'Secret in Their Eyes': Haunting Tale
One of the more interesting films I’ve seen this year was the one from Argentina that won the Oscar for Best Foreign Language Film, "The Secret in Their Eyes."
Although I usually prefer fare that has a larger social message, this story is so well-crafted I found myself thoroughly engrossed, and thinking about all that I had seen and heard long after I left the theater.
The film is part murder mystery and part love story, both of which are artfully portrayed. The story is not told in a linear fashion, but jumps around between the past, present and future, adding to the complications of the mystery.
Benjamin Esposito (played by Ricardo Darín), an ex-criminal court investigator who remains, into retirement, obsessed with a case that was never solved, the murder of a lovely young woman. (Do not bring the children, as the film has some graphic scenes relating to her murder. The violence is never gratuitous, however, but integral to the story.)
Esposito is deeply moved by the grief of the woman’s husband, Ricardo Morales (played by Pablo Rago), and the two become close with their mutual obsession to find and punish the killer.
Early in the film, Esposito sees a picture of the victim at a party, and notices a look in someone else’s eyes in the picture which causes him to suspect that man of being her murderer. His pursuit of the case costs him greatly in both his personal and professional life.
Unable to solve the case while in office, in his retirement, Esposito decides to write a novel based on the case. But even late in life, he can’t shake the notion that there’s something more he can do to ensure justice is ultimately done.
During the investigatory period, Esposito works with his former boss and eventual judge Irene (played by Soledad Villamil). Esposito, Irene, and an interesting and hilarious character named Sandoval (played by Guillermo Francella) together attempt to buck a judicial system rigged too much in favor of easy crime solutions as opposed to actual justice.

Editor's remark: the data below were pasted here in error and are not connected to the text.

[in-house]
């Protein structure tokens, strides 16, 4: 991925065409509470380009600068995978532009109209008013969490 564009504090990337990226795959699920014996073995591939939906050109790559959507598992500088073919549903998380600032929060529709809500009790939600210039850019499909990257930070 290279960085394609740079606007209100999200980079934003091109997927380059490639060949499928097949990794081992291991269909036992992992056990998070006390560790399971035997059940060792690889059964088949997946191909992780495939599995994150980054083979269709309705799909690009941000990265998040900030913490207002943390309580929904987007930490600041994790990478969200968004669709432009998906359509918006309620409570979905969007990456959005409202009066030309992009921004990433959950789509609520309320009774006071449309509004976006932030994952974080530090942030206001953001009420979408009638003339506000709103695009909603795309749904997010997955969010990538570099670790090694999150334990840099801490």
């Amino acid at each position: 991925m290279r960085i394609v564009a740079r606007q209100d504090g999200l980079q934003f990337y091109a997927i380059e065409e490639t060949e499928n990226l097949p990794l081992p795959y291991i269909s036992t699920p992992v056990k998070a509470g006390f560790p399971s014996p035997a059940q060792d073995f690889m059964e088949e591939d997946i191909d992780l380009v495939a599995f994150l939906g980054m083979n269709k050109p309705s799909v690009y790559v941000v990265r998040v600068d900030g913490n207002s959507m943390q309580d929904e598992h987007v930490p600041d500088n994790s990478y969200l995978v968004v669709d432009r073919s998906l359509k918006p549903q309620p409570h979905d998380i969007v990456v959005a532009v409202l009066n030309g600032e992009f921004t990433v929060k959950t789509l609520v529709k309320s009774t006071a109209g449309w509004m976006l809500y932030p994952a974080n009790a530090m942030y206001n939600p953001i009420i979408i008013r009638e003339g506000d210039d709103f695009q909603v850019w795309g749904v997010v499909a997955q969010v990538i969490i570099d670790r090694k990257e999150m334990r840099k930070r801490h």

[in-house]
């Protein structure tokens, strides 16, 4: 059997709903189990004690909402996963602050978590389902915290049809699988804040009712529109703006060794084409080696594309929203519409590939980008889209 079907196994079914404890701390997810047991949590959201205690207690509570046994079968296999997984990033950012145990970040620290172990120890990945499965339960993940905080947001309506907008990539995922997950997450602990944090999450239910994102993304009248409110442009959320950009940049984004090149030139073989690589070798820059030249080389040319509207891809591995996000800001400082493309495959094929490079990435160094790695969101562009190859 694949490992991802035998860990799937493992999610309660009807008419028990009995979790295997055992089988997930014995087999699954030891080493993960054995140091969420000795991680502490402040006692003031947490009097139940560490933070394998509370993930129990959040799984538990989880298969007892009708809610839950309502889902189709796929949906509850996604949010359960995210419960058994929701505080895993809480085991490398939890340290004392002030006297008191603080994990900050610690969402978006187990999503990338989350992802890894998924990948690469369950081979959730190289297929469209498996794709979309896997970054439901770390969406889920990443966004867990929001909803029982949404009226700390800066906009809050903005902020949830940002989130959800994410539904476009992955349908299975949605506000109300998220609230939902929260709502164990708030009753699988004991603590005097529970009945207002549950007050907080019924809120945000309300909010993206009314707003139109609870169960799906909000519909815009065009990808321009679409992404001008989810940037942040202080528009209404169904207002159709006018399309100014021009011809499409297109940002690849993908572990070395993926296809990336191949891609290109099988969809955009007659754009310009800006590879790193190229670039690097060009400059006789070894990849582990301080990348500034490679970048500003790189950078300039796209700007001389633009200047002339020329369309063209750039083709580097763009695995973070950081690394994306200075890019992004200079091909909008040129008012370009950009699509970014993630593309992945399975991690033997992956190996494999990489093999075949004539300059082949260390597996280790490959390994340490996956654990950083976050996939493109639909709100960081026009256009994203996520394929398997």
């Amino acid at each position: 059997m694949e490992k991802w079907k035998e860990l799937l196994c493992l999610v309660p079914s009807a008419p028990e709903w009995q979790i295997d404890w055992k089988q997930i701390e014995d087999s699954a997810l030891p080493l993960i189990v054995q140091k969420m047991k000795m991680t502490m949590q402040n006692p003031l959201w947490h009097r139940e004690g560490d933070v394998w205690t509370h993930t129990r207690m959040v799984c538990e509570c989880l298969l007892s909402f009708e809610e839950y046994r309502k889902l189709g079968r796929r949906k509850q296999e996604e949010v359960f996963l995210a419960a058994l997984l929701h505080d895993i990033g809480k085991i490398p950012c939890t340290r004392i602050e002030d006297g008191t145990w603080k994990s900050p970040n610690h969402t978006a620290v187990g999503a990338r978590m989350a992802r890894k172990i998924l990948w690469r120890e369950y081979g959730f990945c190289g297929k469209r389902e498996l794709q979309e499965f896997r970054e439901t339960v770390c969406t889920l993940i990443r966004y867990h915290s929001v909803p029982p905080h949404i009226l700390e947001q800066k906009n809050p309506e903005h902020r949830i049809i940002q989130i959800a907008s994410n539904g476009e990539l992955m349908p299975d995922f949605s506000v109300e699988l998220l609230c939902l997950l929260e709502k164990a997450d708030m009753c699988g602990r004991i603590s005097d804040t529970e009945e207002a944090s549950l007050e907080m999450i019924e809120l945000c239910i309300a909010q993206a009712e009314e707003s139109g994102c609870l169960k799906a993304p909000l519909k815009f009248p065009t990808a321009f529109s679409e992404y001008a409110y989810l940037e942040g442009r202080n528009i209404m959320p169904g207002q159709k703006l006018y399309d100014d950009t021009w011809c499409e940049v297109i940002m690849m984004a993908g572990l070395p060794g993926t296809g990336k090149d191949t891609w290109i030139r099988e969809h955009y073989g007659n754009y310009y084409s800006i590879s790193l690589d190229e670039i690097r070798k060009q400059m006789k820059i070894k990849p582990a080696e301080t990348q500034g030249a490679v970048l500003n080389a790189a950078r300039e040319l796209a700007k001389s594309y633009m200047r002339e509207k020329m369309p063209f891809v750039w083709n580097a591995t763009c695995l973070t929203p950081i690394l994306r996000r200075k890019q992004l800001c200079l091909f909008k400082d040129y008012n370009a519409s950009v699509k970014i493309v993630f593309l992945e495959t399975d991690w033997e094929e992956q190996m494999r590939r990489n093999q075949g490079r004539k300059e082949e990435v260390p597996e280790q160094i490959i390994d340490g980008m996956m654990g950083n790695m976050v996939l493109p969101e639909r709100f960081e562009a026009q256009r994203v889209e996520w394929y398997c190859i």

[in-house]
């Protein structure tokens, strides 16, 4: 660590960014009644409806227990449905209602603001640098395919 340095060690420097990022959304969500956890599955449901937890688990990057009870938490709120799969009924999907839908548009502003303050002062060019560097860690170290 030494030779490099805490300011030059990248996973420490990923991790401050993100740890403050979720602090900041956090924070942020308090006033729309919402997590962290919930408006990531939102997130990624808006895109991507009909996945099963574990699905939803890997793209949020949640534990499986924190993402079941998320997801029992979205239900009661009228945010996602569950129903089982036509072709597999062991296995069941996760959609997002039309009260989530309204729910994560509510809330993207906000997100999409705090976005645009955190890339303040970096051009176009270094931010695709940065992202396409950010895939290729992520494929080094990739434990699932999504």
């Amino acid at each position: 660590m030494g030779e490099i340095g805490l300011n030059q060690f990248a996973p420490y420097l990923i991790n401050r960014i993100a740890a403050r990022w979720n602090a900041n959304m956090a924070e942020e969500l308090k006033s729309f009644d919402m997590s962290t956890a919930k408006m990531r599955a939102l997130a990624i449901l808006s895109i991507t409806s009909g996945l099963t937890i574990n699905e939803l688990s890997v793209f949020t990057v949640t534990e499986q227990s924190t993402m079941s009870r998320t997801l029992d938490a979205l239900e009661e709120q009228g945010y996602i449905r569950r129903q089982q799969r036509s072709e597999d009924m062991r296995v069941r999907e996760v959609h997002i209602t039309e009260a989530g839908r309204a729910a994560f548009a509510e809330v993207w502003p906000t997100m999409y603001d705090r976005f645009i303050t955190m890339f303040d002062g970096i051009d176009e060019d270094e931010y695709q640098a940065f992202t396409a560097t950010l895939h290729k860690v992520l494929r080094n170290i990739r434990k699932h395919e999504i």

It’s clear early on that Irene has deep feelings for Esposito. Esposito’s feelings, however, are quite a bit more complicated, and become entwined with the central mystery of the film.
The film’s strength lies in three main areas: story, direction and the acting. The story, based on a novel by Eduardo Sacheri, was remarkably suspenseful and unpredictable, a welcome relief from the typical Hollywood formula fare. And the script is laced with wonderful moments of humor, as well.
You can feel the assured hand of writer-director Juan José Campanella in the ways scenes are constructed and shot. And the actors commit fully to their very diverse characters. You feel like you’ve met these people, and come to care about them as the film moves along.
The film is, in many ways and on many levels, about the costs of passion. The passion of the killer for the girl, the passion of the girl’s ex-husband who is determined to get justice for the horrific crime, the passion of Esposito for the case, and the passion of Irene for Esposito.
Don’t be put off by the fact that the film is subtitled. This one is well worth your attention, time, and money.
Lisa Pease is a historian and writer who specializes in the mysteries of the John F. Kennedy era. She is also a movie buff.
To comment at Consortiumblog, click here. (To make a blog comment about this or other stories, you can use your normal e-mail address and password. Ignore the prompt for a Google account.) To comment to us by e-mail, click here. To donate so we can continue reporting and publishing stories like the one you just read, click here.
Back to Home Page